2022 has brought us some pretty-high minded horror flicks. The steady stream (pun intended) of new ways to tell old stories packed with deeper themes are abundant. And I for one am slowly but surely being converted into a horror fan with every new entry. But sometimes, horror can just be downright silly on purpose, leading to a self satirizing good time at the movies. Case in point: horror can just be fun. Bells and whistles and existential examinations of humanity are great all, but sometimes you just want to watch an unlikeable representation of internet culture venture into a haunted house as a stunt and be met with evil, all with the tongue firmly planted in the cheek.
“Deadstream” is that movie, combining the live stream/YouTuber culture with “Evil Dead,” perfectly blending satire, horror, and comedy in a well balanced, small scale haunted house flick.
Written, directed, and starring Joseph and Vanessa Winter, “Deadstream” is a found footage horror film that relishes in simultaneously satirizing and paying homage to all of the elements it combines. Shawn (Joseph Winters) is a disgraced YouTube personality who has come under fire for a recent prank that put a homeless man in the hospital. Hoping to gain his following back and retain some of his sponsors, he agrees to spend the night in “Death Manor,” a rumored haunted house where several people have been said to have died. Shawn makes his escape from house almost impossible so he doesn’t chicken out, and then sets up cameras all over with the intent to live stream the entire experience. Of course, it becomes increasingly obvious that the house may in fact live up to its name, and despite help from his viewers watching evil unfold, Shawn may not live through the night.
What makes “Deadstream” so effective is in its self awareness. The Winters are acutely aware of the exhausted found footage gimmick, and their ability to instantly show the audience they too understand allows the film to take your guard down almost immediately. They also cleverly understand livestream culture, particularly YouTubers. They never venture into the “old man yells at cloud, kids and their damn phones” mentality, but are keen to expose some of the realities of harm and disregard (and for that matter, lack of self awareness themselves) that YouTubers are often found in hot water for. Shawn is narcissistic and completely disengaged from his own reality, constantly making excuses for his behavior and only ever half apologizing for some of the harmful things he’s done. Shawn is about as close to the Paul brothers as you can get without naming them by name (I will, because their antics deserve to be dragged through the mud no matter how many washed up MMA fighters they KO in boxing) and “Deadstream” knows where to point the finger. Yes, there’s legitimately evil inside the walls, but Shawn represents some of the worst of humanity, and only as the film goes on does he become someone you root for.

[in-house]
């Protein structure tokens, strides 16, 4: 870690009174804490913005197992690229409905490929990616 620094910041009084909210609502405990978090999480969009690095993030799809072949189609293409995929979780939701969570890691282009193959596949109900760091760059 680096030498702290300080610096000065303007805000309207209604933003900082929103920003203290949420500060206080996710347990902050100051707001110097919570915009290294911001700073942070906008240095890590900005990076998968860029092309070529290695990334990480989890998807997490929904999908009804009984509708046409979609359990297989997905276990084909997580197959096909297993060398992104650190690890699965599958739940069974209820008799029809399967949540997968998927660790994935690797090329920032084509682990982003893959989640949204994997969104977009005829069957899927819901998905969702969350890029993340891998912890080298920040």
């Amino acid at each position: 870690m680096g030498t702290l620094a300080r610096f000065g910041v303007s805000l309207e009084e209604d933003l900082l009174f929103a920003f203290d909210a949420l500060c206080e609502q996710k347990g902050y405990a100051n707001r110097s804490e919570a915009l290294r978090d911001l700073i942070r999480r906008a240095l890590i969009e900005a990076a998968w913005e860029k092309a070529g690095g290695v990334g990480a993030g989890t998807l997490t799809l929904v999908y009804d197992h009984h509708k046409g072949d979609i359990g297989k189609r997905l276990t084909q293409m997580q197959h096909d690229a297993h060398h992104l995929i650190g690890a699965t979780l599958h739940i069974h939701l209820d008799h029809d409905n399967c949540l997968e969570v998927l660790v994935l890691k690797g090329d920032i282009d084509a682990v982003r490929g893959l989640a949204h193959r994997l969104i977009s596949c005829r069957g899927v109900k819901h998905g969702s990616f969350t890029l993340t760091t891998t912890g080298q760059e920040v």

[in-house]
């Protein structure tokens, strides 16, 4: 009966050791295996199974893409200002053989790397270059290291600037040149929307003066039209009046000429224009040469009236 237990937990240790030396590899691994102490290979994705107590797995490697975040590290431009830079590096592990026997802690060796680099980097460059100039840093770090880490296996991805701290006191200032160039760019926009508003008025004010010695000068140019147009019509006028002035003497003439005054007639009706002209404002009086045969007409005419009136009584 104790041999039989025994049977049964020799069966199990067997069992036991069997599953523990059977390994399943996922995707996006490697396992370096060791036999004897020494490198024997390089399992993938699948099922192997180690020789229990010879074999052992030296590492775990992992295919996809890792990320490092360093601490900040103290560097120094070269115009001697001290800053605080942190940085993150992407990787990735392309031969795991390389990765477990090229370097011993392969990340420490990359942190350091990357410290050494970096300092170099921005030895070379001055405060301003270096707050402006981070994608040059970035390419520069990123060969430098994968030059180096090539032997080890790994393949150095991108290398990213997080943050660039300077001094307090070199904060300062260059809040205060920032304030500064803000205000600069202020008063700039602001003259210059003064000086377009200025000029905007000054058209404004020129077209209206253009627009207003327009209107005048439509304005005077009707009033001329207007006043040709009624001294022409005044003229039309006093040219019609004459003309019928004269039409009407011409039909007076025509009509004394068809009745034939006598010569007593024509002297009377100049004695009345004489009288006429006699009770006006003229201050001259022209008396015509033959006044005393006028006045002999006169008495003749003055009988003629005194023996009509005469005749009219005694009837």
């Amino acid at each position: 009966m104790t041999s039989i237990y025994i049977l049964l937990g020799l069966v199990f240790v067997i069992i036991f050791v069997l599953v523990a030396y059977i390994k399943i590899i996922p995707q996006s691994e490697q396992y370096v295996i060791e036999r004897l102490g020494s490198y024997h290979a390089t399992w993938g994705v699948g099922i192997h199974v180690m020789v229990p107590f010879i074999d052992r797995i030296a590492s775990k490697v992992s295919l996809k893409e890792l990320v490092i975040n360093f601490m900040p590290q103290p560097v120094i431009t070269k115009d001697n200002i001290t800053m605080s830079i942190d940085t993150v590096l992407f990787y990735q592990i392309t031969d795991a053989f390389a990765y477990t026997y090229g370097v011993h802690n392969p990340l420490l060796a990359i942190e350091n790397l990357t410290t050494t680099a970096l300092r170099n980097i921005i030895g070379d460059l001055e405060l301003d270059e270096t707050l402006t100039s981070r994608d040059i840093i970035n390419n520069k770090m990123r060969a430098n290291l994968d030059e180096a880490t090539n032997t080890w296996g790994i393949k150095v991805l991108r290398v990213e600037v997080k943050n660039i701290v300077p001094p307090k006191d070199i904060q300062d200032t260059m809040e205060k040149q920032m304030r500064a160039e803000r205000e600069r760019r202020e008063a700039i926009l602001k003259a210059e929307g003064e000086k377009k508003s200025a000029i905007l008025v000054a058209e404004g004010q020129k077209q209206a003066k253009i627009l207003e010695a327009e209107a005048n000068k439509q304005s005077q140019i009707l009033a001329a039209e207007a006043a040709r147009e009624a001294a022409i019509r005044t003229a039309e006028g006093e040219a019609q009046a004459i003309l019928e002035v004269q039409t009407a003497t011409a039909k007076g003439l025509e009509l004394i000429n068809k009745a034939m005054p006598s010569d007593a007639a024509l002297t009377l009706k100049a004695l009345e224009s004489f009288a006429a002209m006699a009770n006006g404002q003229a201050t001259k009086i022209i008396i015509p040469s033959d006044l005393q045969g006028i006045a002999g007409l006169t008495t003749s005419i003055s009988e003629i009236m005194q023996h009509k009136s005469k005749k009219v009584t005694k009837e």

The film also borrows heavily from the effects and comedy of things like “Evil Dead,” in which “Deadstream” is always winking at the audience to remind you that once again, they too are in on the joke. That wink and nod never becomes self indulgent, either. The Winters are capable and smart enough to balance it all out and play with themes they are presenting in both new and familiar ways. It is darkly funny, both intentionally and sometimes unintentionally. And the reliance on practical effects and single location setting help to transport viewers into a true, entertaining B-horror movie. It’s cheesy because it wants to be, and it begs you to join in on the fun and enjoy the ride. It helps too, that “Deadstream” uses the comment section of his live stream to move the plot along, relying on anonymous YouTubers to handle the exposition. This makes for a breezy, taut narrative and allows for the single location setting to consistently take on new life.
Because it is so sure of itself, “Deadstream” never feels stale, and even as Shawn starts out as a grating protagonist, his turn from a Logan Paul substitute to an actually remorseful human being due to the evil he encounters keeps the movie fresh in a rather tired genre. “Deadstream” proves there’s still fun to be had in overused ideas, and that awareness, creativity, and humor are the keys to making it work again. The Winters first and foremost desire is for viewers to just have fun. They want you to remember that it’s ok to laugh at dumb decisions and jump scares and purposefully cheesy practical effects. Quick note on that though: “Deadstream” actually does look really good, and they utilize a lot of different cameras and camera angles to deliver some solid shot composition and maximize the low budget effects. The ghouls and haunts and deadite-esque recreations throughout the film are truly frightening at times, but it never lets you forget what well of effects they’re drawing from. They really want you to sit back, relax, and enjoy the horror ride. And for that, they most certainly succeed here.
“Deadstream” is a revitalizing entry into a tired genre, smartly blending today’s internet personalities with good old fashioned haunted house, found footage horror. It’s fun first, scary second, and has just enough of both to be another satisfying horror entry for spooky season. If you wanna laugh a little bit while getting some kicks from some scares, this has a bit of both and is certainly worth the watch.
No, I will not apologize to the Paul brothers. “Deadstream” needs your attention, not two spoiled rich kids from Ohio.
Rating: 4 out of 5 Stars
“Deadstream” is currently streaming on Shudder. You can watch the trailer below.